Geneva Motor Show 2015 : Aston Martin shows shock electric DBX Concept

Carole Nash Classic Insurance Specialists

Mark Nichol, Honest


Aston Martin has hit the Geneva Motor Show with an electric car that will prove one of the day’s biggest surprises: the DBX Concept.

In Aston’s words, the concept “challenges the nature of luxury GT travel in the 21st Century,” and is the company’s first all-electric, all-wheel drive car.

Revealing the concept, which the company had kept surprisingly secret in the run up to the show, Aston Martin CEO Dr. Andrew Palmer, said: “The DBX Concept is a challenge to the existing status quo in the high luxury GT segment. It envisages a world, perhaps a world not too far away, when luxury GT travel is not only stylish and luxurious but also more practical, more family-friendly and more environmentally responsible.”

Beyond the utopian hyperbole is a two-door zero emissions concept car that seats four and has luggage spaces both front and rear.


Aston is singing from the usual concept car hymn sheet by talking of the DBX as a glimpse of the company’s future design direction, but more significant is Dr Andy’s claim that the company will “be entering a car into the DBX space” in due course. That space, presumably, is the shape of a high-riding GT with electric drive and a price tag that puts it out of reach of the masses.

The drivetrain comprises four electric motors, one in each wheel, each powered by a lithium sulphur cell pack. A kinetc energy recovery system (KERS) reclaims ‘lost’ energy to recharge the batteries, and the brakes are carbon ceramic.

Designed and built at Aston’s Gaydon HQ, the DBX is painted in a pearlescent colour that’s supposed to mimic the finish of black pearl by using a micro-thin coating of chrome, while the brightwork at the front and sides is of machined bilet aluminium.

Inside, the Nubuck leather upholstery is inspired by high-end furniture and the aluminium accents are finished with gold pinstriping at the edges. Both the driver and the passenger get a head-up display each, and the glass has auto-dimming properties.

Aston is using the DBX Concept only to confirm that it will create an eco-friendly GT at some stage, so don’t expect a production version of the car to be discussed for a good couple of years yet.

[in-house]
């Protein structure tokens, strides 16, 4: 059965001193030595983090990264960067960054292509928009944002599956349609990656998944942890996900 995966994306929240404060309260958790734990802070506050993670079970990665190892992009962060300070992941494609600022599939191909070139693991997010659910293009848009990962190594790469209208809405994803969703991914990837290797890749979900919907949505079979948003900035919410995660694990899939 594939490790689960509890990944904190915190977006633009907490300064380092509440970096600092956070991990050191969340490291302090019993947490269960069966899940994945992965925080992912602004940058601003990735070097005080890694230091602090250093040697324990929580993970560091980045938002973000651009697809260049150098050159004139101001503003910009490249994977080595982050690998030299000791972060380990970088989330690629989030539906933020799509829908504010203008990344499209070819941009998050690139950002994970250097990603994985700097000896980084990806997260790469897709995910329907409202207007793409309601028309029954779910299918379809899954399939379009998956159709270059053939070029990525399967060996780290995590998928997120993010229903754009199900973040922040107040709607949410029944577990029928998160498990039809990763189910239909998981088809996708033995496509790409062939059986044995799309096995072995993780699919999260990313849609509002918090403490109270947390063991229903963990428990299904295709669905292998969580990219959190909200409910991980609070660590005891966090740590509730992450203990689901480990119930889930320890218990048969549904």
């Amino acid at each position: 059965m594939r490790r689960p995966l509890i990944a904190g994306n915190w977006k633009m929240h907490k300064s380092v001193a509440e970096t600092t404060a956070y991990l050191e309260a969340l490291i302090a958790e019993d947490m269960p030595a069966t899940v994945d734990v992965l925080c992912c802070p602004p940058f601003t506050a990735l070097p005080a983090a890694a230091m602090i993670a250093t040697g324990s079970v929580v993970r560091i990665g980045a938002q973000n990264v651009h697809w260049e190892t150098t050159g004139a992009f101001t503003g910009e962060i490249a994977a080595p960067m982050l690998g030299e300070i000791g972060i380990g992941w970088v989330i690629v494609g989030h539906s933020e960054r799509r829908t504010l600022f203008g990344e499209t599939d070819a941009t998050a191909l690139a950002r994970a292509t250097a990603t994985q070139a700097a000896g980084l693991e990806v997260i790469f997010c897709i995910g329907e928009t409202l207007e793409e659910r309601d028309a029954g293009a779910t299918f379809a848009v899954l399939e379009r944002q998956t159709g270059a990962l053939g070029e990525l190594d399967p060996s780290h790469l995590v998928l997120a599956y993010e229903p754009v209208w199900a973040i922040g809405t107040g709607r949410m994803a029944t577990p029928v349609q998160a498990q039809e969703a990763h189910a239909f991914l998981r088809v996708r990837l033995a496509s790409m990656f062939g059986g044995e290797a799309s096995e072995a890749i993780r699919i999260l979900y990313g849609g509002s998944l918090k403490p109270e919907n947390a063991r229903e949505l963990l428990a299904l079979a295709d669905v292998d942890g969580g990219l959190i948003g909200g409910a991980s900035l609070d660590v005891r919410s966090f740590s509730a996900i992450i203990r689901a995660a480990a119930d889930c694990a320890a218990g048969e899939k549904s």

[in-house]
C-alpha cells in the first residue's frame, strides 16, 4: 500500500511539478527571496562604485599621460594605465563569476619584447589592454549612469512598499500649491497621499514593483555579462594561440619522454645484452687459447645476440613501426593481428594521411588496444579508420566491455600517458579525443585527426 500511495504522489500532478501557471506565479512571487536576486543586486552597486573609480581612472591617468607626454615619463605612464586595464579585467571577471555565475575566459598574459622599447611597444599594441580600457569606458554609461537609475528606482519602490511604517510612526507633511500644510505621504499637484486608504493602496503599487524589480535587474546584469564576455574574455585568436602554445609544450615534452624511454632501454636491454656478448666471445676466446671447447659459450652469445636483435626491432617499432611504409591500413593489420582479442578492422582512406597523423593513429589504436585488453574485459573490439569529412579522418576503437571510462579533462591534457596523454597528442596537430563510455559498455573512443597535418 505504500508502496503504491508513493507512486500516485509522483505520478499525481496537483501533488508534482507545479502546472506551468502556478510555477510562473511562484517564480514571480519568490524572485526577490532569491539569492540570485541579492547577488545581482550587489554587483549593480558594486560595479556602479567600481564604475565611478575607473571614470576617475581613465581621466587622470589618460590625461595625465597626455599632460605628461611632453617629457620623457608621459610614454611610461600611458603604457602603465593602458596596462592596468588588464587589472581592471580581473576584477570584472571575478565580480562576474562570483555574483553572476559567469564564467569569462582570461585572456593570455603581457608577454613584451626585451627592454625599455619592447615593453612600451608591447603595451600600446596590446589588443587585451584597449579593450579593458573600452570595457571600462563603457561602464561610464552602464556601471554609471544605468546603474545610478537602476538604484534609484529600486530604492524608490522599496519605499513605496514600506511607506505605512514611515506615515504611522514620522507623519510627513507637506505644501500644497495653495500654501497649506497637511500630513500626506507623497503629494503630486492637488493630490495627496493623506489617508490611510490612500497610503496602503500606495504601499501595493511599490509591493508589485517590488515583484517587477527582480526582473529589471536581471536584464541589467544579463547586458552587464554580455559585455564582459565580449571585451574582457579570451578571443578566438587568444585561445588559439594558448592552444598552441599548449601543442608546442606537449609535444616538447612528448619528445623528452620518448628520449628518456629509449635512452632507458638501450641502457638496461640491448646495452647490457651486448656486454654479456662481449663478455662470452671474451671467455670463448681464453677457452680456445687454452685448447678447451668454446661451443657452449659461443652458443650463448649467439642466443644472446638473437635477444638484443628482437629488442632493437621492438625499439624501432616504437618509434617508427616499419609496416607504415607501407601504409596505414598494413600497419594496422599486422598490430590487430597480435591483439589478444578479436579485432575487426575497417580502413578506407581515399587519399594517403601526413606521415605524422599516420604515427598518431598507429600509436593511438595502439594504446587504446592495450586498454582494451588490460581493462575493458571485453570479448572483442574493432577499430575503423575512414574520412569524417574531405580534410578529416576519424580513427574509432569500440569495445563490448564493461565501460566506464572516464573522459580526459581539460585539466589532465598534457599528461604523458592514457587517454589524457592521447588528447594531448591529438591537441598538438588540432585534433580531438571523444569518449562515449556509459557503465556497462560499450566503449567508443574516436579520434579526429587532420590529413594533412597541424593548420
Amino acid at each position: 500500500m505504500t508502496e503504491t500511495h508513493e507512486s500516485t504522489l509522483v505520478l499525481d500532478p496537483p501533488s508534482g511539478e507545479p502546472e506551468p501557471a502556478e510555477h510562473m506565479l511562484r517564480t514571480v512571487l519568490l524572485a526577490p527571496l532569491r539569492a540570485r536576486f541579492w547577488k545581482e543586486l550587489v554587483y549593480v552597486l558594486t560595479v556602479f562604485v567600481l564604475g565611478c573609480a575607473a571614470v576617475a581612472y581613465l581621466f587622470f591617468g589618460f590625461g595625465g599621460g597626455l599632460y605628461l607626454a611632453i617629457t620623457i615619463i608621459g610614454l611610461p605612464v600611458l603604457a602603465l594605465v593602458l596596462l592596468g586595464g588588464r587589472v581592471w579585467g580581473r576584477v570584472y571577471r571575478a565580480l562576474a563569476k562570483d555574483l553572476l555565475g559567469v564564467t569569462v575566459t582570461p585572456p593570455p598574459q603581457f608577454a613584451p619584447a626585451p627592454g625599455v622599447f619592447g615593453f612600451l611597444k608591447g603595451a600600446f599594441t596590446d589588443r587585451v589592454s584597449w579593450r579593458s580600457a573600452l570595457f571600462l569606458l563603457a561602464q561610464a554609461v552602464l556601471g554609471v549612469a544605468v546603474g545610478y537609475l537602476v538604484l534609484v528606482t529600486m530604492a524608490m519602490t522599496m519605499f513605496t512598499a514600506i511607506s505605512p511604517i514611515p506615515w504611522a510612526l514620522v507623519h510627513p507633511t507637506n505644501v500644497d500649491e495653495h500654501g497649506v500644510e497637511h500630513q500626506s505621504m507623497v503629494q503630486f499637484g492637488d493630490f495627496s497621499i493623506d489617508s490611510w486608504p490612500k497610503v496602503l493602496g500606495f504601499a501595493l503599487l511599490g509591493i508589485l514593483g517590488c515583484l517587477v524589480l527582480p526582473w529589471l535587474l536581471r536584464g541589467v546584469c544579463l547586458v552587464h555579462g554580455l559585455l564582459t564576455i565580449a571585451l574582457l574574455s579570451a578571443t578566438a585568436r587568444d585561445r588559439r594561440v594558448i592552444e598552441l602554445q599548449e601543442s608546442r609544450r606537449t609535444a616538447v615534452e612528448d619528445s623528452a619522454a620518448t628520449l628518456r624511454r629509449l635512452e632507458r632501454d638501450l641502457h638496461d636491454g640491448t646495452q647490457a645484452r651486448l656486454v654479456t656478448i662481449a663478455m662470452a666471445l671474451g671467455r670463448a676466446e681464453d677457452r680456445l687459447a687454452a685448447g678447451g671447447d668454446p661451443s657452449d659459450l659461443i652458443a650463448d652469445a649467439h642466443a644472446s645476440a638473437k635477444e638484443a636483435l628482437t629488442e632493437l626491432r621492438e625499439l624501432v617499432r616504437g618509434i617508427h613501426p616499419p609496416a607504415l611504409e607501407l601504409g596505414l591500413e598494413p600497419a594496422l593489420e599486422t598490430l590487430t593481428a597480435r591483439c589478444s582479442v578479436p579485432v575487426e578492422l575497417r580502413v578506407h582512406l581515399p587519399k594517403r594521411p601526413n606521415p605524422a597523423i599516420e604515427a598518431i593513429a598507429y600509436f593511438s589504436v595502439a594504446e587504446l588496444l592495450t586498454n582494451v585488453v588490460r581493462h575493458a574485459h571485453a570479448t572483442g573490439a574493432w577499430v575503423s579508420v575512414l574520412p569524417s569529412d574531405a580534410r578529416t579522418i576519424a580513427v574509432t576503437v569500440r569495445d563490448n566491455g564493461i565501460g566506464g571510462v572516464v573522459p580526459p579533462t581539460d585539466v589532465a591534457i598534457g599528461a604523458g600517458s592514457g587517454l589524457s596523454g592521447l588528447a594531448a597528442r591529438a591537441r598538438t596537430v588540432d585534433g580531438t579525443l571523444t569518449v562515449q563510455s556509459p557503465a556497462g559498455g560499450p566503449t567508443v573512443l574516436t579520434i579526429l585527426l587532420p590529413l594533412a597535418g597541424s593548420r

Clive Goldthorp

Clive claims that his interest in the BMC>MG story dates back to his childhood in the 1960s when the family’s garage premises were leased to a tenant with an Austin agency. However, back in the 1920s and 1930s, his grandmother was one of the country’s first female Garage Proprietors so cars probably run in his genes! Admits to affairs with Alfa Romeos, but has more recently owned an 06/06 MG TF 135 and then a 15/64 MG3 Style… Clive, who was AROnline’s News Editor for nearly four years, stood down from that role in order to devote more time to various Motor Racing projects but still contributes articles on as regular basis as his other commitments permit.


  1. It’s a bit too Chrysler Crossfire for me, and Ford Puma at the back. Lacks a wow factor, unlike the Bentley.

  2. My concern about this car is that it’s like the Lagonda of the 70’s when Aston Martin a tiny manufacture with very limited resources thought it should be at the forefront of automotive electronics.

    It did not end well and by choosing a saloon it meant 4 people had to walk home instead of two.

    Focus on the evolving the Vantage and leave high tech stuff to the major manufactures.

  3. Aston is starting to lose its distinctive image, everything today just looks too streamlined.Id like to see a contemporary version of the DB4 or more Zagato influenced car.

  4. Just a stand filler, scuffed to buggerey, scratched and unloved when I was a foot away from it on Tuesday. Which is why it was way at the back. Oddly the Taraf Lagonda looked fabulously crisp, even if it was buried half and half out the show stand.

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